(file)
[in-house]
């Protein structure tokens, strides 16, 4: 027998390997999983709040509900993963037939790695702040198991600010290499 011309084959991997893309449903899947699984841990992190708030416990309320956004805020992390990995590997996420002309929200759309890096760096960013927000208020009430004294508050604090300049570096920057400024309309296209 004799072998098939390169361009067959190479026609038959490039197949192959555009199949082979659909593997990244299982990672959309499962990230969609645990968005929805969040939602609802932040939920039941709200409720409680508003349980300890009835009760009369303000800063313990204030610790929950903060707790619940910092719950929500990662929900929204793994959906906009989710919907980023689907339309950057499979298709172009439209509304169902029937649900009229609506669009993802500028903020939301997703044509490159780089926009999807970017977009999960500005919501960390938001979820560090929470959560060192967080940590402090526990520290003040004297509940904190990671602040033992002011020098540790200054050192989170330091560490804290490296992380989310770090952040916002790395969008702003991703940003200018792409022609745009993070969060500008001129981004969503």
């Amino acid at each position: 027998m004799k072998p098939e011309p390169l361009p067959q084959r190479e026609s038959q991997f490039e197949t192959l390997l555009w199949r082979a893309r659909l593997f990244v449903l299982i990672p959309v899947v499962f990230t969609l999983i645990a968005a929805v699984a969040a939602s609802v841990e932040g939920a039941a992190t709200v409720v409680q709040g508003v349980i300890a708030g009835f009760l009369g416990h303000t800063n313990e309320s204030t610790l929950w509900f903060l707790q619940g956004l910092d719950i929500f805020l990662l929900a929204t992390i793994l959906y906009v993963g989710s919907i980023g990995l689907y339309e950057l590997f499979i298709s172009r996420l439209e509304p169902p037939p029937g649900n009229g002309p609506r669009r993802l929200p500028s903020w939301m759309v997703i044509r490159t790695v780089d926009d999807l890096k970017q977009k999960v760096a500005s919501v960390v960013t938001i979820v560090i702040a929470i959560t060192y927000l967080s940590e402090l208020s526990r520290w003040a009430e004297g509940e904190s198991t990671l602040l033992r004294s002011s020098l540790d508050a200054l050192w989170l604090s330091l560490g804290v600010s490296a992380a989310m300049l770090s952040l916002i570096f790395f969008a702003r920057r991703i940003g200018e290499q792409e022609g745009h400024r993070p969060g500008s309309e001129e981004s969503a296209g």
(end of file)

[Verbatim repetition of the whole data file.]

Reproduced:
[in-house]
């Protein structure tokens, strides 16, 4: 027998390997999983709040509900993963037939790695702040198991600010290499 011309084959991997893309449903899947699984841990992190708030416990309320956004805020992390990995590997996420002309929200759309890096760096960013927000208020009430004294508050604090300049570096920057400024309309296209 004799072998098939390169361009067959190479026609038959490039197949192959555009199949082979659909593997990244299982990672959309499962990230969609645990968005929805969040939602609802932040939920039941709200409720409680508003349980300890009835009760009369303000800063313990204030610790929950903060707790619940910092719950929500990662929900929204793994959906906009989710919907980023689907339309950057499979298709172009439209509304169902029937649900009229609506669009993802500028903020939301997703044509490159780089926009999807970017977009999960500005919501960390938001979820560090929470959560060192967080940590402090526990520290003040004297509940904190990671602040033992002011020098540790200054050192989170330091560490804290490296992380989310770090952040916002790395969008702003991703940003200018792409022609745009993070969060500008001129981004969503």
């Amino acid at each position: 027998m004799k072998p098939e011309p390169l361009p067959q084959r190479e026609s038959q991997f490039e197949t192959l390997l555009w199949r082979a893309r659909l593997f990244v449903l299982i990672p959309v899947v499962f990230t969609l999983i645990a968005a929805v699984a969040a939602s609802v841990e932040g939920a039941a992190t709200v409720v409680q709040g508003v349980i300890a708030g009835f009760l009369g416990h303000t800063n313990e309320s204030t610790l929950w509900f903060l707790q619940g956004l910092d719950i929500f805020l990662l929900a929204t992390i793994l959906y906009v993963g989710s919907i980023g990995l689907y339309e950057l590997f499979i298709s172009r996420l439209e509304p169902p037939p029937g649900n009229g002309p609506r669009r993802l929200p500028s903020w939301m759309v997703i044509r490159t790695v780089d926009d999807l890096k970017q977009k999960v760096a500005s919501v960390v960013t938001i979820v560090i702040a929470i959560t060192y927000l967080s940590e402090l208020s526990r520290w003040a009430e004297g509940e904190s198991t990671l602040l033992r004294s002011s020098l540790d508050a200054l050192w989170l604090s330091l560490g804290v600010s490296a992380a989310m300049l770090s952040l916002i570096f790395f969008a702003r920057r991703i940003g200018e290499q792409e022609g745009h400024r993070p969060g500008s309309e001129e981004s969503a296209g």